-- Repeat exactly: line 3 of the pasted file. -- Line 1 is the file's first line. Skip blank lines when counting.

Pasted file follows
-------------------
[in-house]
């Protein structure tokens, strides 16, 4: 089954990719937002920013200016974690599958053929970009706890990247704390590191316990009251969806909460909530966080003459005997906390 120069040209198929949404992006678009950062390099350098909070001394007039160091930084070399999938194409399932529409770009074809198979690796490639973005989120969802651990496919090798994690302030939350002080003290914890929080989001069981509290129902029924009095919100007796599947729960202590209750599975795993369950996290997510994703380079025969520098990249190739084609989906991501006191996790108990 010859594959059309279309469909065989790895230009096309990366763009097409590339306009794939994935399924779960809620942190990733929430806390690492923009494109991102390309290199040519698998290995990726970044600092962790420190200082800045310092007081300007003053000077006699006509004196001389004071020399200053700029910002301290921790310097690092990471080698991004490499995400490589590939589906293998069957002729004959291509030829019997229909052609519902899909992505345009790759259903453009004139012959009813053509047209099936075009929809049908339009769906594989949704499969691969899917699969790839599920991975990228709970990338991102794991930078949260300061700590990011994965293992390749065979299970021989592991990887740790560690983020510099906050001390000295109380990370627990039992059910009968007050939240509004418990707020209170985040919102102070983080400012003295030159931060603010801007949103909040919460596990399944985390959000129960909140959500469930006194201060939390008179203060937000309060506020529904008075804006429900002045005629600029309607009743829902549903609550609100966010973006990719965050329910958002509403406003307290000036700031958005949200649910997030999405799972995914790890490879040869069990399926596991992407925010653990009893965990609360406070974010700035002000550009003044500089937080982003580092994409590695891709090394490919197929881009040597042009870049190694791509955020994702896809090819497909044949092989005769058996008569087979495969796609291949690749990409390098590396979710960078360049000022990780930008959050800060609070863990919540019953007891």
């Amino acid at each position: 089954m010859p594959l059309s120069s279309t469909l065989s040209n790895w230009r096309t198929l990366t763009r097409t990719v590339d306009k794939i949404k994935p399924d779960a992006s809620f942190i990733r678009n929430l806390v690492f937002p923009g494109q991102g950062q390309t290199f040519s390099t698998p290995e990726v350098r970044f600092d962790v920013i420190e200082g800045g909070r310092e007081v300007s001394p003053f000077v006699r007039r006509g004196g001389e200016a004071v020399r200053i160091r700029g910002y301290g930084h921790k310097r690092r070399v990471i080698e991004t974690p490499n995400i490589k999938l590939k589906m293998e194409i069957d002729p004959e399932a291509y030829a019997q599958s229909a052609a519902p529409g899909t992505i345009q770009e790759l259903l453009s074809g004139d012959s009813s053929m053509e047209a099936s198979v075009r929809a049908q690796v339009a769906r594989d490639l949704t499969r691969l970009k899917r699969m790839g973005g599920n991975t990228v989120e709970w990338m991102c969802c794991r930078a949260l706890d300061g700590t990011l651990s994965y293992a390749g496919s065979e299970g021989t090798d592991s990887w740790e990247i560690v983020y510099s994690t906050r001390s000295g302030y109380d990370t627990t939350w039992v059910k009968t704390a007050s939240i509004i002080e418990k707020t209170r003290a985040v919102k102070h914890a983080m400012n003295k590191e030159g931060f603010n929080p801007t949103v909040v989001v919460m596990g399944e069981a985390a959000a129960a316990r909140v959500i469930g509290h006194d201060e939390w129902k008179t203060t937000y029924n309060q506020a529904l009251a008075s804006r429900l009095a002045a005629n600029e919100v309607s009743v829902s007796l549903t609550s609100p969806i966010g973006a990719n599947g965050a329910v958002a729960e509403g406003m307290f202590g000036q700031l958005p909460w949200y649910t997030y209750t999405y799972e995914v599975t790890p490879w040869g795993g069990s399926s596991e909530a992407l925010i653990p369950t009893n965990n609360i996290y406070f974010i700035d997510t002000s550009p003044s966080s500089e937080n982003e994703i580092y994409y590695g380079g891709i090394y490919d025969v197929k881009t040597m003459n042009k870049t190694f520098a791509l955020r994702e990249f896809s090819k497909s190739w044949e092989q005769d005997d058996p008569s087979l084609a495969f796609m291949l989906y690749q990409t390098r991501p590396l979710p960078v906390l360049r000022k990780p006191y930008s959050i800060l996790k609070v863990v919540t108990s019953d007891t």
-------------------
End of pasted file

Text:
């Amino acid at each position: 089954m010859p594959l059309s120069s279309t469909l065989s040209n790895w230009r096309t198929l990366t763009r097409t990719v590339d306009k794939i949404k994935p399924d779960a992006s809620f942190i990733r678009n929430l806390v690492f937002p923009g494109q991102g950062q390309t290199f040519s390099t698998p290995e990726v350098r970044f600092d962790v920013i420190e200082g800045g909070r310092e007081v300007s001394p003053f000077v006699r007039r006509g004196g001389e200016a004071v020399r200053i160091r700029g910002y301290g930084h921790k310097r690092r070399v990471i080698e991004t974690p490499n995400i490589k999938l590939k589906m293998e194409i069957d002729p004959e399932a291509y030829a019997q599958s229909a052609a519902p529409g899909t992505i345009q770009e790759l259903l453009s074809g004139d012959s009813s053929m053509e047209a099936s198979v075009r929809a049908q690796v339009a769906r594989d490639l949704t499969r691969l970009k899917r699969m790839g973005g599920n991975t990228v989120e709970w990338m991102c969802c794991r930078a949260l706890d300061g700590t990011l651990s994965y293992a390749g496919s065979e299970g021989t090798d592991s990887w740790e990247i560690v983020y510099s994690t906050r001390s000295g302030y109380d990370t627990t939350w039992v059910k009968t704390a007050s939240i509004i002080e418990k707020t209170r003290a985040v919102k102070h914890a983080m400012n003295k590191e030159g931060f603010n929080p801007t949103v909040v989001v919460m596990g399944e069981a985390a959000a129960a316990r909140v959500i469930g509290h006194d201060e939390w129902k008179t203060t937000y029924n309060q506020a529904l009251a008075s804006r429900l009095a002045a005629n600029e919100v309607s009743v829902s007796l549903t609550s609100p969806i966010g973006a990719n599947g965050a329910v958002a729960e509403g406003m307290f202590g000036q700031l958005p909460w949200y649910t997030y209750t999405y799972e995914v599975t790890p490879w040869g795993g069990s399926s596991e909530a992407l925010i653990p369950t009893n965990n609360i996290y406070f974010i700035d997510t002000s550009p003044s966080s500089e937080n982003e994703i580092y994409y590695g380079g891709i090394y490919d025969v197929k881009t040597m003459n042009k870049t190694f520098a791509l955020r994702e990249f896809s090819k497909s190739w044949e092989q005769d005997d058996p008569s087979l084609a495969f796609m291949l989906y690749q990409t390098r991501p590396l979710p960078v906390l360049r000022k990780p006191y930008s959050i800060l996790k609070v863990v919540t108990s019953d007891t």